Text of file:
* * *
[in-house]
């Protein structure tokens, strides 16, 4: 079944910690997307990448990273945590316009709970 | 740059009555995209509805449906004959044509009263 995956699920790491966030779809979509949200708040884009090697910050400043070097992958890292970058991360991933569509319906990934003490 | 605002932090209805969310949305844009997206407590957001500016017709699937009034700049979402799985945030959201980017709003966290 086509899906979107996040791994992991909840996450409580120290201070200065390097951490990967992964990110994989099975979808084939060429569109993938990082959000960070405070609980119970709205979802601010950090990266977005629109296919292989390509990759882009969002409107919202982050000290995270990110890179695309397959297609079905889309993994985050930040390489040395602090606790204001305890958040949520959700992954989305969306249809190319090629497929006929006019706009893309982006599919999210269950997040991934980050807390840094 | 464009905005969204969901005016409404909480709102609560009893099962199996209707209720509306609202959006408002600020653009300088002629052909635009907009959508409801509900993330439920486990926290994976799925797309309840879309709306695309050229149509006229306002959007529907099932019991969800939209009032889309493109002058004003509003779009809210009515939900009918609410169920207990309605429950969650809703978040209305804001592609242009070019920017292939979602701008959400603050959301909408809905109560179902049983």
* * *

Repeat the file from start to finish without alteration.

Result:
[in-house]
């Protein structure tokens, strides 16, 4: 079944910690997307990448990273945590316009709970 | 740059009555995209509805449906004959044509009263 995956699920790491966030779809979509949200708040884009090697910050400043070097992958890292970058991360991933569509319906990934003490 | 605002932090209805969310949305844009997206407590957001500016017709699937009034700049979402799985945030959201980017709003966290 086509899906979107996040791994992991909840996450409580120290201070200065390097951490990967992964990110994989099975979808084939060429569109993938990082959000960070405070609980119970709205979802601010950090990266977005629109296919292989390509990759882009969002409107919202982050000290995270990110890179695309397959297609079905889309993994985050930040390489040395602090606790204001305890958040949520959700992954989305969306249809190319090629497929006929006019706009893309982006599919999210269950997040991934980050807390840094 | 464009905005969204969901005016409404909480709102609560009893099962199996209707209720509306609202959006408002600020653009300088002629052909635009907009959508409801509900993330439920486990926290994976799925797309309840879309709306695309050229149509006229306002959007529907099932019991969800939209009032889309493109002058004003509003779009809210009515939900009918609410169920207990309605429950969650809703978040209305804001592609242009070019920017292939979602701008959400603050959301909408809905109560179902049983």